To see Venice on skates is to see a different city. Everything is suddenly closer together. The long, winding bike path that connects Venice to Santa Monica shrinks to a 15 minute skate. The switch between the two beaches is not quite a gradient, but sailing through on wheels makes it feel like you're at Whole Foods one moment and then getting smacked in the face by Muscle Beach the next. It may be wobbly and exhausting—my calves are shrieking—but I'm flying and no one can catch me. I never ever want to take them off.
We’ve finally reached the skate park, the convergence of concrete and metal, covered in scuffs and the ghosts of wipeouts from skateboarders—men and women alike, though mostly men and rarely from roller skaters. The skate park can be a challenging place for the Moxi Skate Girls to train, given their reputation. Much like their harassment on the boardwalk, random people will insist that the women perform certain moves every time. “You gotta do certain tricks,” Curtis says. She’s become famous for her talent at doing backflips in the bowl. “It’s almost like a band, there are songs they expect you to play.”
Steilen descends into the bowl without much fanfare, weaving around other skaters as she tests velocity and periodically stops at the coping. Without warning she launches into a cartwheel on the bowl’s edge, before skating backwards and alighting into a series of jumps. “Stopping at the top is actually one of the most difficult moves,” Buchan tells me. “You have to stop your momentum completely. You can’t just let it carry you forward.” Buchan is sitting on her knees, her light perspiration making her skin glow like a model in a Glossier ad. Neither of us are actually doing any skating, but she hands me the glittery helmet again. “Safety first!”
As the crowd begins to recognize the Moxi Skate Team, dozens of spectators pile up against the railing, iPhones at the ready. The skate park begins to empty out except for a few lone skaters who continue to coast on their skateboards. Curtis and Steilen are each at the edge of the bowl, testing drop speeds. The bowl curves out so that each of them has a descent of a different length. If they want to synchronize, they’ll have to test the right time to stagger dropping in, so that they do their trick at the same time. After a few tests, Steilen looks directly us. Buchan takes her phone out and gives a thumbs up.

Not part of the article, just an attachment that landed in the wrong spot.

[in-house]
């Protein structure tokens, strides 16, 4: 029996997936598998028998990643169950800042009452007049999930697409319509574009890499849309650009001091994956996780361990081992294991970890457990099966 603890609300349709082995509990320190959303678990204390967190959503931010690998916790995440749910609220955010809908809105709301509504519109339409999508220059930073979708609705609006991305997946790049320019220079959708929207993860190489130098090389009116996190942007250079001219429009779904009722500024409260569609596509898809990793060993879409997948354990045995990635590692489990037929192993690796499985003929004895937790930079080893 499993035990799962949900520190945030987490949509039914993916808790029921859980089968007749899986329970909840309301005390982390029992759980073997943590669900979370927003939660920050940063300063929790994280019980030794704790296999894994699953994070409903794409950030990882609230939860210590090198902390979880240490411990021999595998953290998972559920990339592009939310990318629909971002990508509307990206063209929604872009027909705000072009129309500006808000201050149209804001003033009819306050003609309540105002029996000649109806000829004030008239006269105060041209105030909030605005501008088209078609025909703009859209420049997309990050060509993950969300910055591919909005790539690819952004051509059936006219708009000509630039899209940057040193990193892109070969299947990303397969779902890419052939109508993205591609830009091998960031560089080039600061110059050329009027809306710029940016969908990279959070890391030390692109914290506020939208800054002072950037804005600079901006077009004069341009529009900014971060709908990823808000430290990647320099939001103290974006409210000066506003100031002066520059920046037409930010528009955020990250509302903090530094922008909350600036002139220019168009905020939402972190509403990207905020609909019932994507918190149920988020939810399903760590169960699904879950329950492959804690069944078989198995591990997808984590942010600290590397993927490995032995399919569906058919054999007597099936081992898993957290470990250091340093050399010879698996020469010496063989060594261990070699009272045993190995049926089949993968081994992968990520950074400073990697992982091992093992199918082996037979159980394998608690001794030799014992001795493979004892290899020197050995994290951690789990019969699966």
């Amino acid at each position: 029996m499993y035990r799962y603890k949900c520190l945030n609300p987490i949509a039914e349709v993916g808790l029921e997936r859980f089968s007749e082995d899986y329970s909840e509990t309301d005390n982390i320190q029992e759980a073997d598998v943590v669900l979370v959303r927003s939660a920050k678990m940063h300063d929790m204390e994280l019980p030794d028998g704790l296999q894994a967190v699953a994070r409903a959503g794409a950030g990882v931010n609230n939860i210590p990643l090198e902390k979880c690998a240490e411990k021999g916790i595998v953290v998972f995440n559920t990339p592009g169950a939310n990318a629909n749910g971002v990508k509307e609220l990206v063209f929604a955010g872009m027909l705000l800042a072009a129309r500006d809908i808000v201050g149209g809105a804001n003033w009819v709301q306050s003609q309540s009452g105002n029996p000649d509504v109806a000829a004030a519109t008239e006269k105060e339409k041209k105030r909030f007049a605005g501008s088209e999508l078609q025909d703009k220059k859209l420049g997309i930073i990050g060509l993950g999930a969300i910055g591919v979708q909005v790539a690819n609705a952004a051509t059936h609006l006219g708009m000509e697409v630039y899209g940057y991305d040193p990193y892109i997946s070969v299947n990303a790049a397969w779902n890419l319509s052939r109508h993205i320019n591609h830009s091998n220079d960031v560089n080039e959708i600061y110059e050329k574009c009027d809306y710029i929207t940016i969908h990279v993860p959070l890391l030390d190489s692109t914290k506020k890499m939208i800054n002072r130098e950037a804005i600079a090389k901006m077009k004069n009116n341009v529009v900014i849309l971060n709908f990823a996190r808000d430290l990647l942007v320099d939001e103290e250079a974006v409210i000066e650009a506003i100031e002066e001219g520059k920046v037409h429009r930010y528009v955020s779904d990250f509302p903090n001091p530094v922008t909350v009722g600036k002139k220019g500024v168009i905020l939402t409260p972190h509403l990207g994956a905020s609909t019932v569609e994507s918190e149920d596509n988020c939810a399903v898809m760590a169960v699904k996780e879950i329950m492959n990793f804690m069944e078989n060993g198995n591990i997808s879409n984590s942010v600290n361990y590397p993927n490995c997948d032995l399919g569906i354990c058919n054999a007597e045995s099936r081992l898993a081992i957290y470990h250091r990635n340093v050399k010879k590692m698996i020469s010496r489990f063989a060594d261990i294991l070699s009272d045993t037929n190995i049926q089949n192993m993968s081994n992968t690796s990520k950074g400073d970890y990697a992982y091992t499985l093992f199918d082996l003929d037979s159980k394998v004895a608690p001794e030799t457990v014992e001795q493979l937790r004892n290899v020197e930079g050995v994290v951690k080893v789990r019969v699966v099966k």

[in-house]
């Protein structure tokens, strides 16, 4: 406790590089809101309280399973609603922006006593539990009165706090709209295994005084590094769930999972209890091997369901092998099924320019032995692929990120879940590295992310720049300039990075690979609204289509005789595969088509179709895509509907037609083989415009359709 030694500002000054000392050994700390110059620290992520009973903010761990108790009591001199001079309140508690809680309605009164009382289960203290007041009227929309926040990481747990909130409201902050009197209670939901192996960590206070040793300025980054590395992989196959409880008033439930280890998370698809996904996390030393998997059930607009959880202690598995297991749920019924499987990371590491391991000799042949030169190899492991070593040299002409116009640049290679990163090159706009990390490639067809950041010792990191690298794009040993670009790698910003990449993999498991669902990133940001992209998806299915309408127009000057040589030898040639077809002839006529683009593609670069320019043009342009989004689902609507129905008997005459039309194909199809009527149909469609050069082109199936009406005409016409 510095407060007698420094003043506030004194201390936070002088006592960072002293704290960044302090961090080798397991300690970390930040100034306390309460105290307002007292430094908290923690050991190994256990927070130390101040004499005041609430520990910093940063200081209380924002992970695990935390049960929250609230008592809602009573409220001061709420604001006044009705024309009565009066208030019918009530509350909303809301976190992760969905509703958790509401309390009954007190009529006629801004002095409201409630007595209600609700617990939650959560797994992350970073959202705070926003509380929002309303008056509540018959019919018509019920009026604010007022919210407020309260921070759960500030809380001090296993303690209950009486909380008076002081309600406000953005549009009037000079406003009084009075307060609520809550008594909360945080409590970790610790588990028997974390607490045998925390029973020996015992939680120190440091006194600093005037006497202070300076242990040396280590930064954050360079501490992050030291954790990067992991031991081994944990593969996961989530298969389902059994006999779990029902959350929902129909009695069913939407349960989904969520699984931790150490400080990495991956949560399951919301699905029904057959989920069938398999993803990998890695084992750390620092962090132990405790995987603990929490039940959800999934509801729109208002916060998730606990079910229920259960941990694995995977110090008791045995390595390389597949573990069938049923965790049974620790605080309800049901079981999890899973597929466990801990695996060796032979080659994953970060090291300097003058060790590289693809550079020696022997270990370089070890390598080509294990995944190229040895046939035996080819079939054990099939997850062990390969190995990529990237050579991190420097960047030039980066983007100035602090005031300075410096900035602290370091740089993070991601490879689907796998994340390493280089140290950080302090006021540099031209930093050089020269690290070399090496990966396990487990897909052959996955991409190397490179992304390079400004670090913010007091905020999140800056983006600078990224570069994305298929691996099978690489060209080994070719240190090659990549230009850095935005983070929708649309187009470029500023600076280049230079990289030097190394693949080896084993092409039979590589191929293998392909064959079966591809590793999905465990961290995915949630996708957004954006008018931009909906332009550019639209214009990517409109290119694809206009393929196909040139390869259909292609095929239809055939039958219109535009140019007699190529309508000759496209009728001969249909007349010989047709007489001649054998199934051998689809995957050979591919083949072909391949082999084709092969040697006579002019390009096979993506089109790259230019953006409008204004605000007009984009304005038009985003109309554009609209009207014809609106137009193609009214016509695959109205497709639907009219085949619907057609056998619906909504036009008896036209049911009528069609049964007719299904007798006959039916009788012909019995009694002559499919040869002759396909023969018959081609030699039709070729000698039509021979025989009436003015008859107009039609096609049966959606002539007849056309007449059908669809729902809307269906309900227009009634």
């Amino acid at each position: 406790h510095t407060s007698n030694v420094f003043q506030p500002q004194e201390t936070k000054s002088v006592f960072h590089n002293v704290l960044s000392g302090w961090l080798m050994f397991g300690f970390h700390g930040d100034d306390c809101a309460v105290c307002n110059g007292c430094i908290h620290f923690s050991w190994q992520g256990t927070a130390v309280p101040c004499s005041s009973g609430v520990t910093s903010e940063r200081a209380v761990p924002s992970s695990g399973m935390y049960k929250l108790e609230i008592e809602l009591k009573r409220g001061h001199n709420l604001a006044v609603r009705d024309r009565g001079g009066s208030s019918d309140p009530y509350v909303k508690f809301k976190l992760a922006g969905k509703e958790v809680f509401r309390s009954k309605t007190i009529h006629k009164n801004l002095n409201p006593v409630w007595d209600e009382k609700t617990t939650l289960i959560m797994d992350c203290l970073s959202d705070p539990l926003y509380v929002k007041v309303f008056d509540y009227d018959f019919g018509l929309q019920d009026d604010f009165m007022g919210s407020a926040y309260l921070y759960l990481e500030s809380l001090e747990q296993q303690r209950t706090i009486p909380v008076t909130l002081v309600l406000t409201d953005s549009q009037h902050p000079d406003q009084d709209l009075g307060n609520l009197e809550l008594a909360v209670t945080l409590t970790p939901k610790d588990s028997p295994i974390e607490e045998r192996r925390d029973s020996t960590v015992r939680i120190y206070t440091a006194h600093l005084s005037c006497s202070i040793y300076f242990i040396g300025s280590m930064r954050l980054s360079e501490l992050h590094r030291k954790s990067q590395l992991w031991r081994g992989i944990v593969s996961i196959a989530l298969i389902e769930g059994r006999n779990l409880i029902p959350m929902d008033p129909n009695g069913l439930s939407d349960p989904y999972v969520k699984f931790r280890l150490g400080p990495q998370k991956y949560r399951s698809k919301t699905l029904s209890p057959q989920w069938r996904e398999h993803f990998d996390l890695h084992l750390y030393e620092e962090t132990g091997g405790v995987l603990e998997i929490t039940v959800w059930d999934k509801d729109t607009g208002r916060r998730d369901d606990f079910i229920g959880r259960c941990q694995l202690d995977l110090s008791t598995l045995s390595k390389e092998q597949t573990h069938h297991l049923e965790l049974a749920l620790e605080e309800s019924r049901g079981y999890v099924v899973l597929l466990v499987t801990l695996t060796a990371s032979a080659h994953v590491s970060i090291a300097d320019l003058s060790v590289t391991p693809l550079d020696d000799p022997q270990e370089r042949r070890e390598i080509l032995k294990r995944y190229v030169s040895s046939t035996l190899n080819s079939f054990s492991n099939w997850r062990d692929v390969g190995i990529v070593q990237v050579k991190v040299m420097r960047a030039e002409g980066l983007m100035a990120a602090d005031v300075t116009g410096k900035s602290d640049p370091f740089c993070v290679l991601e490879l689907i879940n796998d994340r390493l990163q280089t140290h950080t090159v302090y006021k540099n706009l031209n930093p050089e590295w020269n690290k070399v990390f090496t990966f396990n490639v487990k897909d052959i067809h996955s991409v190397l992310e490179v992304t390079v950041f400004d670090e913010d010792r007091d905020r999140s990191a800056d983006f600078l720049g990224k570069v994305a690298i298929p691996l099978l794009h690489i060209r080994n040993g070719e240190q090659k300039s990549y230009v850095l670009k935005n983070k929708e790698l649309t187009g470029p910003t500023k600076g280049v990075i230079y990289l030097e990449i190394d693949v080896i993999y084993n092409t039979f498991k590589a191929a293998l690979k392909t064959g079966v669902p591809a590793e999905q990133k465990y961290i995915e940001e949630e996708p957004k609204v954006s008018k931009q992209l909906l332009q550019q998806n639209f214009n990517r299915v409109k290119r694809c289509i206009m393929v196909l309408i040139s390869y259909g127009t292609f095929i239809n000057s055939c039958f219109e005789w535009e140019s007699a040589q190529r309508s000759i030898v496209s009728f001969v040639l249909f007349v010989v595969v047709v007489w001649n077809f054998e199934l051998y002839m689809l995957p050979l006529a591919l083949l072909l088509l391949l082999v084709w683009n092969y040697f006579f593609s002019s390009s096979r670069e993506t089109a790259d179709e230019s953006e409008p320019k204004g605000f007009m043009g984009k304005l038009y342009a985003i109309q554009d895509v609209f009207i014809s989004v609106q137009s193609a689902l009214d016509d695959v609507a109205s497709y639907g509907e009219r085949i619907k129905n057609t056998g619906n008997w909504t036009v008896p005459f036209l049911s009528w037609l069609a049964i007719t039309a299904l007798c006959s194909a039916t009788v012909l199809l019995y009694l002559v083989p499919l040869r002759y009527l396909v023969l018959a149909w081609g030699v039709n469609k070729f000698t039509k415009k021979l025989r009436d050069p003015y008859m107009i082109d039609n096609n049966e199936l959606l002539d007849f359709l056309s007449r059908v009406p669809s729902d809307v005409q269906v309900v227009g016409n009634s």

Steilen shouts, “Are you ready?” and Curtis nods in ascension. A mental barricade has to drop to perform the kinds of tricks that the crowd is expecting—ones that could easily slice you open or break your back if you don’t land correctly. The crowd falls into a hush as we try to guess the trick they’ll be doing. They’re standing at the edge. They drop in, skating back and forth to build the momentum and synchronize, before launching themselves up the other side.
At the apex they each fling their bodies backwards while arching their backs. Time stops for a moment while they hit the peak of the jump. They’re completely upside down. Their arms are outstretched, their hair is fanned out wildly.
Time starts up again. Their skates hit the ground with a loud snap, their knees bend to absorb impact, and they go sailing down the bowl skating backwards. It’s a perfect synchronized backflip. It looks stupidly effortless, the crowd is cheering. Steilen and Curtis turn to Buchan and I, with inquiring looks. We caught it on camera. They’re climbing out of the bowl to see.
We swarm them with high fives, hugs, and screams. They look at our cameras, and start uploading the footage to Instagram. (In the background, you can hear Buchan saying, "don't '@' me unless you can do this.") The crowd clamors for the women to do more tricks, but we know we got what we needed—we did what we came for, and it's time for us to roll out. We're doing this for ourselves, and no one but. That's the Moxi Skate Girl way.